This problem is widely used in our daily life. For example, you get several activities today, each activity can be represented by its starting time and its ending time with interval[start, end] . Clearly you can't attend 2 activities at the same time, so this problem can be change into a question about how to find the maximum subsets without any time overlapping.

Second Part: Greedy Algorithm

For this problem, there are some potential thought, but none of them could lead to the correct answer.

① Choosing the interval with the earliest starting time.

There maybe exists some intervals appear very early, but they can also be with long duration, which make us missing up some short intervals.

② Choosing the interval with the shortest duration.

③ Choosing the interval with the shortest duration.

It's easy to raise counterexample to these solution.

The correct thought can be very easy, which can be devided into three parts:

① Choosing a interval 'x', which has the earliest ending time among all the current intervals, from the interval set 'intvs'.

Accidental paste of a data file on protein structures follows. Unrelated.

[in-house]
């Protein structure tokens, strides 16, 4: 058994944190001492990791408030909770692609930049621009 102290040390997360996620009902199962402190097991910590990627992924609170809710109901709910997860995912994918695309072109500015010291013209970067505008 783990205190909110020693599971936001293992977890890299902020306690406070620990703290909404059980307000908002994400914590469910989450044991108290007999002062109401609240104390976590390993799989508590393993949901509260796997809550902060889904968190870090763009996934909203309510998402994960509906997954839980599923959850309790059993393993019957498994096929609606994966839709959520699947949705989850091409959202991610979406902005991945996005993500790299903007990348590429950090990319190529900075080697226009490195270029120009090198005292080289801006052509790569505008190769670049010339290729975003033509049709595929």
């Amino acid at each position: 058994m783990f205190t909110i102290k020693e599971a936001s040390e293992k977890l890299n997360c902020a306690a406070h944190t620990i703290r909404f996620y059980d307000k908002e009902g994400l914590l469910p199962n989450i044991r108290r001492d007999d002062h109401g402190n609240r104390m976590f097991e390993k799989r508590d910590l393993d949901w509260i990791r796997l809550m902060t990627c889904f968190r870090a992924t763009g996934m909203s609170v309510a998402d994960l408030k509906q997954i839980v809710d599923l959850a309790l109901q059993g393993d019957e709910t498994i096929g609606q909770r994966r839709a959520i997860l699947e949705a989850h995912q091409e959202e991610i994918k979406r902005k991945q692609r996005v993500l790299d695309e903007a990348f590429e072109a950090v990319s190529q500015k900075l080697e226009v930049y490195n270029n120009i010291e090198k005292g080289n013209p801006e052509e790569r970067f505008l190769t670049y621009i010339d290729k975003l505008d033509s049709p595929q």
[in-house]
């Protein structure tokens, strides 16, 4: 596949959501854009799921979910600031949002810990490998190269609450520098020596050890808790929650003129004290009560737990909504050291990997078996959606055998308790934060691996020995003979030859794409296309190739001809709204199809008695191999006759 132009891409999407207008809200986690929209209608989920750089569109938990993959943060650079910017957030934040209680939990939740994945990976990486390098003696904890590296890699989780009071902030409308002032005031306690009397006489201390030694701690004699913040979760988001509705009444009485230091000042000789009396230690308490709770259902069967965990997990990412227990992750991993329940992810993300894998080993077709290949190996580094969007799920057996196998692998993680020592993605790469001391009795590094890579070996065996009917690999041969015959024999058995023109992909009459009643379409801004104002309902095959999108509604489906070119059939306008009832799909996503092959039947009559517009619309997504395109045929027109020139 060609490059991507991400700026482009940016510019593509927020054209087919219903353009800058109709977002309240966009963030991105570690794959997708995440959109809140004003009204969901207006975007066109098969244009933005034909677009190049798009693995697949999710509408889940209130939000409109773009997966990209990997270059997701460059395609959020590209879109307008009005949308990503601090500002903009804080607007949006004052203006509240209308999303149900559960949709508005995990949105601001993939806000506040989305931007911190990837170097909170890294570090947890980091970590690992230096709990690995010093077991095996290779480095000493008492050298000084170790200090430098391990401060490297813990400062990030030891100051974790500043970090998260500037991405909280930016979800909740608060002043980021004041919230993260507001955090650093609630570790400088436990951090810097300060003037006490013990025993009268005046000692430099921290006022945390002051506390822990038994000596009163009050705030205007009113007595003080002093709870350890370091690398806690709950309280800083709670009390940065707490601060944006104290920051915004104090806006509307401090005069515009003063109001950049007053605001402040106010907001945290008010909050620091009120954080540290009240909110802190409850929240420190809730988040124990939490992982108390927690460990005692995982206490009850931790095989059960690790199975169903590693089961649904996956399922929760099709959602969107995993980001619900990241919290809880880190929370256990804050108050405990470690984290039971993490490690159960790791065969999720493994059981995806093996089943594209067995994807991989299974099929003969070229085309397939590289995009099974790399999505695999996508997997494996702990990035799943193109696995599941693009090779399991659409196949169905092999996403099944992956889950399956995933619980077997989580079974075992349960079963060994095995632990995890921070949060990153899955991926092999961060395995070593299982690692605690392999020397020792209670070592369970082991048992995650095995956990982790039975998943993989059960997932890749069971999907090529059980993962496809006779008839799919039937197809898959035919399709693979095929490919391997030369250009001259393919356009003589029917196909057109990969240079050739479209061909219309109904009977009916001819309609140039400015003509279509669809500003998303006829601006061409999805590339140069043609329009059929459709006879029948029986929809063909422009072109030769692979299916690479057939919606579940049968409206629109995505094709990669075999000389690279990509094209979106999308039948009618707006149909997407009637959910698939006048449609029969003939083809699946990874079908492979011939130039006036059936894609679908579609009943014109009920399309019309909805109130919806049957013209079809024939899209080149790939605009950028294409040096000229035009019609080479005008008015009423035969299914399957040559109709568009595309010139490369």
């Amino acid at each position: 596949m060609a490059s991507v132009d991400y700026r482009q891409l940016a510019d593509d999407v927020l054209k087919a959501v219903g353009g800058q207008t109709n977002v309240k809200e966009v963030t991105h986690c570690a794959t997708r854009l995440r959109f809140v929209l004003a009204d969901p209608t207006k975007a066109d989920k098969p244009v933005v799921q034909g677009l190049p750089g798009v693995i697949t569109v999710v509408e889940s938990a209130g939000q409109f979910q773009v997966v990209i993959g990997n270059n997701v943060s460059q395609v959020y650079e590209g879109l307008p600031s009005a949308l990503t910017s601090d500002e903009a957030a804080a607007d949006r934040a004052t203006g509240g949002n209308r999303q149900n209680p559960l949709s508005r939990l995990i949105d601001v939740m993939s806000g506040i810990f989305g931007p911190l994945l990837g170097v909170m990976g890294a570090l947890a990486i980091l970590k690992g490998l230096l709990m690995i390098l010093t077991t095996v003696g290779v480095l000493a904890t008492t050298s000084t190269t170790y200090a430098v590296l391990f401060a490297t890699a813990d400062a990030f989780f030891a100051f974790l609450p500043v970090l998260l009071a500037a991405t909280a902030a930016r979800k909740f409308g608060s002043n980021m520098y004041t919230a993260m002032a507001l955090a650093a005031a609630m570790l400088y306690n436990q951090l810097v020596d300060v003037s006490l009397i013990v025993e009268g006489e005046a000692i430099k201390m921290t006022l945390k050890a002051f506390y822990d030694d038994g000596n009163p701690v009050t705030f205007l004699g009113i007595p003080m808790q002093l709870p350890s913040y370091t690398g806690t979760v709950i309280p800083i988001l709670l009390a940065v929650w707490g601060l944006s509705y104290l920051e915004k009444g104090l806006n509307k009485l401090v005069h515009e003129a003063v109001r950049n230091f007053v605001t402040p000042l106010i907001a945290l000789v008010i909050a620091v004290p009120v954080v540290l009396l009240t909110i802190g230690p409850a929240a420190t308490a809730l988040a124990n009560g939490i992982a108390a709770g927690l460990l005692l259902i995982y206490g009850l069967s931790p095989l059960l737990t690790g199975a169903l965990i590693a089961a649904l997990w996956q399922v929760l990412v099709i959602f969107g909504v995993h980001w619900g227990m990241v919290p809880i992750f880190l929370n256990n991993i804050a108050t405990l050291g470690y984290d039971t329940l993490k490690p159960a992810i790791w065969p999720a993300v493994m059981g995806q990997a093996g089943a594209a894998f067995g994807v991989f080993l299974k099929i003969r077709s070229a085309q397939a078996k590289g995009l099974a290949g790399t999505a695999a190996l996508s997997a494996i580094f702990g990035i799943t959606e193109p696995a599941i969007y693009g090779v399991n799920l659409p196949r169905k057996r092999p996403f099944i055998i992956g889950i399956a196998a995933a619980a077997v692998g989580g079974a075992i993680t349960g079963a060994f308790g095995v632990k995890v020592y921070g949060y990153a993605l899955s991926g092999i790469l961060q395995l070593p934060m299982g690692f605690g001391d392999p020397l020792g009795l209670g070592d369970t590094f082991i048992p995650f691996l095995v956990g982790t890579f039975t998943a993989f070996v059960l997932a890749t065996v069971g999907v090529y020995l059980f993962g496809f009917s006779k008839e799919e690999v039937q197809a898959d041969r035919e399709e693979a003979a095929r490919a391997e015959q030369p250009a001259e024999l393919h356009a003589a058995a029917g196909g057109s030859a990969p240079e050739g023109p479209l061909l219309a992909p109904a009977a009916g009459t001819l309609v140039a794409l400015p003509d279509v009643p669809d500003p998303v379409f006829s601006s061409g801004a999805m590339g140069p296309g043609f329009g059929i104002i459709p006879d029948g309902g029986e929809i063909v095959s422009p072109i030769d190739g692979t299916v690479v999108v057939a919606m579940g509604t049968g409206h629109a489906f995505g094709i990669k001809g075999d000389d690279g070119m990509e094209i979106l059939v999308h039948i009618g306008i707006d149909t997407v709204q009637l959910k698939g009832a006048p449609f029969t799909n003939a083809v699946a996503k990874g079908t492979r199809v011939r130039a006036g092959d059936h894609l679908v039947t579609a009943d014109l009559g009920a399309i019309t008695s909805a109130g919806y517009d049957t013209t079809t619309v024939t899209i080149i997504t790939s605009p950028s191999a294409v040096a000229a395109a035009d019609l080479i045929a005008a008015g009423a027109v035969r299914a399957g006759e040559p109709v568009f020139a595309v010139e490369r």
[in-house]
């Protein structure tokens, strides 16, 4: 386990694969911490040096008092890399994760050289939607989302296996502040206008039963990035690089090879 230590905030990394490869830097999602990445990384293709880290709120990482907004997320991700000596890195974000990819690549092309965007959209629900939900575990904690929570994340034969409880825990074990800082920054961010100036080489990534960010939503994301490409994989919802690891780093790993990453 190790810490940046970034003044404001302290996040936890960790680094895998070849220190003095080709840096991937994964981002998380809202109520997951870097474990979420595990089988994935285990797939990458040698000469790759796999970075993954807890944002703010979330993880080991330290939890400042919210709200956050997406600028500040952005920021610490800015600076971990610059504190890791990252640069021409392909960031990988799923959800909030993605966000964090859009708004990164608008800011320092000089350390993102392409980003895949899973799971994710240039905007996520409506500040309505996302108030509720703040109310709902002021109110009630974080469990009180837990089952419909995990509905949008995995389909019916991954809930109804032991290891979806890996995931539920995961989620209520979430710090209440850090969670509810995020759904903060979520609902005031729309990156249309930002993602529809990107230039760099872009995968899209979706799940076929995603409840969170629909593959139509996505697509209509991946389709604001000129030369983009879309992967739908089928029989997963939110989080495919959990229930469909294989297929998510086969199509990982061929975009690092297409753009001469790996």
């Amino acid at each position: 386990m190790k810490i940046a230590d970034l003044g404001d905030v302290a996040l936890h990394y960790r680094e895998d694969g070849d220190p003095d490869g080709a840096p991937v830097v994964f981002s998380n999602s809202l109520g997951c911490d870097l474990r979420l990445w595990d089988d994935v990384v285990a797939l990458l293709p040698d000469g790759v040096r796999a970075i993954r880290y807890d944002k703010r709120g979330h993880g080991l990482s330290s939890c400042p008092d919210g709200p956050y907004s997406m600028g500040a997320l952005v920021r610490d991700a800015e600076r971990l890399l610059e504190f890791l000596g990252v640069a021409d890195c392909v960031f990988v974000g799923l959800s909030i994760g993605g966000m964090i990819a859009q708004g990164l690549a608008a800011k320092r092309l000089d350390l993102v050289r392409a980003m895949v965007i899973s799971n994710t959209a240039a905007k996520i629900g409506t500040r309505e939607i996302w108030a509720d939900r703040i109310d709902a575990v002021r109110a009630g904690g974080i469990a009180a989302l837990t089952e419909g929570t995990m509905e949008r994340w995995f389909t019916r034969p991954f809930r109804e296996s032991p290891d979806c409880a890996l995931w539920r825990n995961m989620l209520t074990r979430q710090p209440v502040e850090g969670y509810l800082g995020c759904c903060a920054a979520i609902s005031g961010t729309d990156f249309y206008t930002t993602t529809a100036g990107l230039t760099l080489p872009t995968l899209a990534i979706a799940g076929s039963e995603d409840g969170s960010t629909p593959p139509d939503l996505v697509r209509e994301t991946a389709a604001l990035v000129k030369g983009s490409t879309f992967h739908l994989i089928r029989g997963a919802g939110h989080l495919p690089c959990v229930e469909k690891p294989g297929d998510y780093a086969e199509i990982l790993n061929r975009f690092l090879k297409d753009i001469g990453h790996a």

② Delete all invertals intersecting with 'x'.

③ Repecting ① and ②, until intvs gets empty. These 'x' selected before are the subsets meeting the conditions.

Now when we change this thought into algorithm, it's more convenient to implement ① and ② with a ascending sorting by end for each interval.

【Explanations for the chinese in the picture】

【索引:index】【按end排序,sorting by end】【选择区间x:choosing the interval x】

【更新x:updating x】【去除x的重叠区间:delecting the overlapping intervals with x】

【得到结果:achieve the results】


Now we implement our algorithm. For the step one, since we ordered end in advance, then it's easy to choose the 'x'. The key point is how to delect the intervals intersecting with 'x' and choose the new 'x' for the next loop.